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Cake Monster - How to find the reasons for Zephyr rejecting images?

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  • Cake Monster - How to find the reasons for Zephyr rejecting images?

    I took these before using Zephyr, and sadly the Monster is no more.

    There's 19 images - of which none were useable!
    I've been left guessing what's wrong, and was looking for some log files or something?

    They were taken with a Samsung S7 phone, so the barrel / pin-cushioning may be an issue.
    The backgrounds are blurred - and I know Zephy uses them for accurate angle detection.

    So I masked the cake in all the images - and used these masked cakes instead.
    This upped the included images to 3 or 4 useable ones, but all showing the same bit of cake...

    They're highish res, and they look in focus - for the most part.
    Would this program here be useable in Zephy? :
    (EDIT:: Ah, calibrations in the program now, those links are dead.)

    What have I missed?

    Many thanks for any help you can spare! I need it. =)
    Last edited by SarahC; 2018-03-19, 10:17 AM.

  • #2
    Hi Sarah,

    it looks like you post processed your data somehow - this should be avoided for a whole lot of reasons, including, but not only, the fact that all the exif data have been removed. This does not allow zephyr to check if there is a pre-calibration for your camera, as it does not know which camera has been used. This is usually not a problem, as zephyr is autocalibrated, but you need enough images of a well textured subject for that. You can try running a calibration with lapyx, which is now included in zephyr with the same phone and then use that calibration for your dataset.

    Your subject is not very textured and there isn't a lot of overlap so that's another thing that makes this reconstruction very challenging.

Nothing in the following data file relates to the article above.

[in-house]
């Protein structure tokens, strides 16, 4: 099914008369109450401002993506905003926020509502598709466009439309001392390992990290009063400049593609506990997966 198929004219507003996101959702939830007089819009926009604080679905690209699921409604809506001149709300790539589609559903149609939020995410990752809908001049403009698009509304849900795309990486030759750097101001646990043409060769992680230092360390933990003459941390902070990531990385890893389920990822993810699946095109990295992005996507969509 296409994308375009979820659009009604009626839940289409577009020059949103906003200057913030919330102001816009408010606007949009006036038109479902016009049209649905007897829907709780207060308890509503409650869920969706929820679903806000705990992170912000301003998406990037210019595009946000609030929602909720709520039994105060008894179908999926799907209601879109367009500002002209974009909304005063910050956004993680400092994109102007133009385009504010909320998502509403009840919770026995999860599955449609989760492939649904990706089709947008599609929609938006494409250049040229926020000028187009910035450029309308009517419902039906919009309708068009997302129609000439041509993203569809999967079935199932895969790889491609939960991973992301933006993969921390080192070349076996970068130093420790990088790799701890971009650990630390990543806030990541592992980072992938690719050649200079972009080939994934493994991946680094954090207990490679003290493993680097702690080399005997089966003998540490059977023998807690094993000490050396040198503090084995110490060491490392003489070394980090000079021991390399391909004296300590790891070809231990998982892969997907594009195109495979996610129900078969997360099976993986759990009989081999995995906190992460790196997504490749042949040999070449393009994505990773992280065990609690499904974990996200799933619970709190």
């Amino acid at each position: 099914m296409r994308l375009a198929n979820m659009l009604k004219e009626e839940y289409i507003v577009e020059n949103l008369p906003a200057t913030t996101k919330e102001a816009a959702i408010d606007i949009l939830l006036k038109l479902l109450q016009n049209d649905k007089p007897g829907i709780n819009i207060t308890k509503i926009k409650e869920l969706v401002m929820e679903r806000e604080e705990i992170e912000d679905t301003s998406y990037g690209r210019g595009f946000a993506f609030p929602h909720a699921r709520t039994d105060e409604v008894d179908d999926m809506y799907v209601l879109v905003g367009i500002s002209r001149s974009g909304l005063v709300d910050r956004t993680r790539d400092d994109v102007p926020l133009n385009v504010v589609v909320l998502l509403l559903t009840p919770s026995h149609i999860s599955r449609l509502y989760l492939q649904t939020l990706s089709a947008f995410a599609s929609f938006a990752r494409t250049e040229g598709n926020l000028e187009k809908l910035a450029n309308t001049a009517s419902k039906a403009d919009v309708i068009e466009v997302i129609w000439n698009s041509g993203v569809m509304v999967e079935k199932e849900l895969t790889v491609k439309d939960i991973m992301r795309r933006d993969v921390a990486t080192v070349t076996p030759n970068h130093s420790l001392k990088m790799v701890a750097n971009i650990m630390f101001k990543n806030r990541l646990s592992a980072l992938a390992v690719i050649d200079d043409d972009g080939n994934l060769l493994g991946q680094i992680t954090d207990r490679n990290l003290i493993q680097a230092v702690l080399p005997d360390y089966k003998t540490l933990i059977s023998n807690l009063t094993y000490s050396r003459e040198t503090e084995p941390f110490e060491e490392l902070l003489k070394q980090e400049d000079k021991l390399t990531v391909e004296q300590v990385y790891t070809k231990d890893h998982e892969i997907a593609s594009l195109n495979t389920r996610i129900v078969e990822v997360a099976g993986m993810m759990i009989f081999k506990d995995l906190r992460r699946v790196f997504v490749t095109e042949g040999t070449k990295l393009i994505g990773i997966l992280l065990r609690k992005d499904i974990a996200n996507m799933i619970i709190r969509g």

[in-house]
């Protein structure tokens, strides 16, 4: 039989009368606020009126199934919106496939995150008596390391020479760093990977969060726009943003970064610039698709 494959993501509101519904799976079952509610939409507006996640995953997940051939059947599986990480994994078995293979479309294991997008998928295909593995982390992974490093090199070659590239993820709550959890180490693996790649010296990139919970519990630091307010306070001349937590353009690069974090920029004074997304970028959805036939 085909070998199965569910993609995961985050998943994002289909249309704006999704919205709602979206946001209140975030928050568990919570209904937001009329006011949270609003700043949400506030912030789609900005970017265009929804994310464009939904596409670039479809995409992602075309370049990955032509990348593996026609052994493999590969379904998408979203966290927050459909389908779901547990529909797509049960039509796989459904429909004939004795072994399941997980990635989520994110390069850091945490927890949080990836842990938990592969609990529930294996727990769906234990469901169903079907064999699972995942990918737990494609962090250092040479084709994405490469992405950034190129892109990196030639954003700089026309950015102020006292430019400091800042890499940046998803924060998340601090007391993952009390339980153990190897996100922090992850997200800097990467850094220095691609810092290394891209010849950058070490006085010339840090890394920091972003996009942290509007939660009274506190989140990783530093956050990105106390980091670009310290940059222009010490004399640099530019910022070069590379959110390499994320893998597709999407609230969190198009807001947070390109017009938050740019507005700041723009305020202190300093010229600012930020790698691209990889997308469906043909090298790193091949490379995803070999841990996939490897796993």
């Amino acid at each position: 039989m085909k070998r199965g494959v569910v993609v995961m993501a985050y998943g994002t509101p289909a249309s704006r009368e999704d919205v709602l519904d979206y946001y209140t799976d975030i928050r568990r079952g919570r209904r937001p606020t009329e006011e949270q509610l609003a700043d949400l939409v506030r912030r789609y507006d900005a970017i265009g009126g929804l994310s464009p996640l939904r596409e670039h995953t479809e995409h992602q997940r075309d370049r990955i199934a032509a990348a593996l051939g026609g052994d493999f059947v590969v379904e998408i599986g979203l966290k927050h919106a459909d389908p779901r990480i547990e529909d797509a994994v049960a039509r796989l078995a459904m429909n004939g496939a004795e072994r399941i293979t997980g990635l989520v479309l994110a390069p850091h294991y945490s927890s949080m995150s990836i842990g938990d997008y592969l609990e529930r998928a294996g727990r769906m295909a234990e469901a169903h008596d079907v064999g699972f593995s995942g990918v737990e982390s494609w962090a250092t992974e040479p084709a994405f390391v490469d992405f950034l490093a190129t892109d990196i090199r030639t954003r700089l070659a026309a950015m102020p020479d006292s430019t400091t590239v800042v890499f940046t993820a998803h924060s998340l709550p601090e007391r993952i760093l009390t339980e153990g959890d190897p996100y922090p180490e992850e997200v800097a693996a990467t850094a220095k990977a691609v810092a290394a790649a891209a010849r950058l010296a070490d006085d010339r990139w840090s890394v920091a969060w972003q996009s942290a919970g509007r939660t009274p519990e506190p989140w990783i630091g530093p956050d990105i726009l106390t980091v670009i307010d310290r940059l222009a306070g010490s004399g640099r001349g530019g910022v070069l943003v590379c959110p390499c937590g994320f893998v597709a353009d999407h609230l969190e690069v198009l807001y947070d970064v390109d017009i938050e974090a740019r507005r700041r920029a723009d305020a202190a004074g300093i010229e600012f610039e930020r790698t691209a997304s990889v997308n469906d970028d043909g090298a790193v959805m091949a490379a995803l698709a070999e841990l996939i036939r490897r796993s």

Next time you may also try to put a newspaper under the subject if you don't want to do a full 360° reconstruction, as it will at least help in the SfM phase. Try also to take sharper images if possible a good idea for quick capture using a phone is also to shoot a movie (here is a great tutorial by )

    In short:

    - bake a new cake monster
    - take more pictures if possible, and try keeping more overlap between the images
    - do not edit your pictures in photoshop or other 3rd party software

    hope this helps!


    • SarahC
      SarahC commented
      Editing a comment
      Hi Andrea!

      Thank you!
      More cake will be in my future, I'm sure.

      Your advice has helped greatly! I've been practicing with lots of pictures of my keyring on various surfaces, small aperture, background where possible, and with good illumination.

      I see that with the program giving me the ability to chop some of the polygons out of the surface - I don't even need a blank table for it to go on.

      Thinking back - That photoset was made for a "Carve voxels using shapes silhouette" process of an old program. Which ironically appears to be the exact opposite of what works well with Zephyr (which loves the detail to get the angles from the SIFT and RANSAC process?).

      I've been looking through the video's 3DF's posted about making good images too - lots of good tips there.

      One little last question, more of a "What do you think this could be"? My keyring - I get bad results with extreme closeups, most pictures get rejected.

      I'm guessing the backgrounds too blurry? My phone camera doesn't let the aperture be changed. Or the pixel size is too small on the phone?

      I've got a 7D Mark 2 to try properly this weekend. I'll stick it on manual white balance, an aperture of f 36 with a proper static lighting setup, ISO 100, handheld but with a shutter of about 1/90, and image stabilizing.

      Is there anything I should take into account for extreme closeups? For example a small money pile covering most of the camera frame, where there wont be much distant background (which I guess is used for accurate angle calculations?)

  • #3
    HI Sarah,

    fun fact, in the Pro/Aerial version we also have a shape from silhouette algorithm, but it's mostly used for completely transparent subjects (i.e. a bottle of water)

    SIFT is a specific algorithm that some other competitors use, but we don't. All our technology is proprietary and in-house built, but of course there are some some similarities

    It's hard to tell without seeing the images, but i guess your kerying is very uniform? Uniform colors are hard. Anyways, if you're doing extreme closeup, the difficulty lays in having sharp images.

    if you have questions feel free to ask!